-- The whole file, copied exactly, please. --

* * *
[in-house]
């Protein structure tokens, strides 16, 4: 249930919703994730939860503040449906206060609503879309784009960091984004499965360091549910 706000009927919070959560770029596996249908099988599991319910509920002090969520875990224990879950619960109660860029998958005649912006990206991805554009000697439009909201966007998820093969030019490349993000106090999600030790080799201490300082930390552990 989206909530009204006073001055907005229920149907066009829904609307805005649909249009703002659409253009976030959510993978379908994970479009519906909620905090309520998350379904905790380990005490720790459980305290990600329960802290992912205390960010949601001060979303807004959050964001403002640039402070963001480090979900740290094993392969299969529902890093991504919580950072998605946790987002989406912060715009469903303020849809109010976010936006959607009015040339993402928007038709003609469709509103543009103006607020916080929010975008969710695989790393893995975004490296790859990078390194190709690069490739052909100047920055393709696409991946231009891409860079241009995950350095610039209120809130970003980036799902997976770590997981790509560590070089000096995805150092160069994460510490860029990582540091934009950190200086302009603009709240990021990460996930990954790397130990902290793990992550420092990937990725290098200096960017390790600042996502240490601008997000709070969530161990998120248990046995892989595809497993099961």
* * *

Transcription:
[in-house]
């Protein structure tokens, strides 16, 4: 249930919703994730939860503040449906206060609503879309784009960091984004499965360091549910 706000009927919070959560770029596996249908099988599991319910509920002090969520875990224990879950619960109660860029998958005649912006990206991805554009000697439009909201966007998820093969030019490349993000106090999600030790080799201490300082930390552990 989206909530009204006073001055907005229920149907066009829904609307805005649909249009703002659409253009976030959510993978379908994970479009519906909620905090309520998350379904905790380990005490720790459980305290990600329960802290992912205390960010949601001060979303807004959050964001403002640039402070963001480090979900740290094993392969299969529902890093991504919580950072998605946790987002989406912060715009469903303020849809109010976010936006959607009015040339993402928007038709003609469709509103543009103006607020916080929010975008969710695989790393893995975004490296790859990078390194190709690069490739052909100047920055393709696409991946231009891409860079241009995950350095610039209120809130970003980036799902997976770590997981790509560590070089000096995805150092160069994460510490860029990582540091934009950190200086302009603009709240990021990460996930990954790397130990902290793990992550420092990937990725290098200096960017390790600042996502240490601008997000709070969530161990998120248990046995892989595809497993099961």